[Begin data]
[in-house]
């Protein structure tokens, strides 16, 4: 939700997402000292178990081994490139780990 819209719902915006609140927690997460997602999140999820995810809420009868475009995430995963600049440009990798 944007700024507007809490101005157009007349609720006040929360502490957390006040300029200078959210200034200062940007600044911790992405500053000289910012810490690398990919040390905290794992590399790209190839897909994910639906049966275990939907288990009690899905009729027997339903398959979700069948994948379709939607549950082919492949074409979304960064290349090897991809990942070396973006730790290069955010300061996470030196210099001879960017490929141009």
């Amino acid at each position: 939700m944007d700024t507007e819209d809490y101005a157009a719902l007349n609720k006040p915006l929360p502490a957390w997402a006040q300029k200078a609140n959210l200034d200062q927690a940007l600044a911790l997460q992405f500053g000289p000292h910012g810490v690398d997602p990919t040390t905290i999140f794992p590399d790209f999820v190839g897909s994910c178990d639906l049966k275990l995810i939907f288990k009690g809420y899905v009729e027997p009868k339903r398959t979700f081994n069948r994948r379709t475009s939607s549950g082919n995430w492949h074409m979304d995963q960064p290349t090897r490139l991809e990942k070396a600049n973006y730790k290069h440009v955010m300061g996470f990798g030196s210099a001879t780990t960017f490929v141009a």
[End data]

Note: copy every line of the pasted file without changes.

[in-house]
């Protein structure tokens, strides 16, 4: 939700997402000292178990081994490139780990 819209719902915006609140927690997460997602999140999820995810809420009868475009995430995963600049440009990798 944007700024507007809490101005157009007349609720006040929360502490957390006040300029200078959210200034200062940007600044911790992405500053000289910012810490690398990919040390905290794992590399790209190839897909994910639906049966275990939907288990009690899905009729027997339903398959979700069948994948379709939607549950082919492949074409979304960064290349090897991809990942070396973006730790290069955010300061996470030196210099001879960017490929141009």
């Amino acid at each position: 939700m944007d700024t507007e819209d809490y101005a157009a719902l007349n609720k006040p915006l929360p502490a957390w997402a006040q300029k200078a609140n959210l200034d200062q927690a940007l600044a911790l997460q992405f500053g000289p000292h910012g810490v690398d997602p990919t040390t905290i999140f794992p590399d790209f999820v190839g897909s994910c178990d639906l049966k275990l995810i939907f288990k009690g809420y899905v009729e027997p009868k339903r398959t979700f081994n069948r994948r379709t475009s939607s549950g082919n995430w492949h074409m979304d995963q960064p290349t090897r490139l991809e990942k070396a600049n973006y730790k290069h440009v955010m300061g996470f990798g030196s210099a001879t780990t960017f490929v141009a």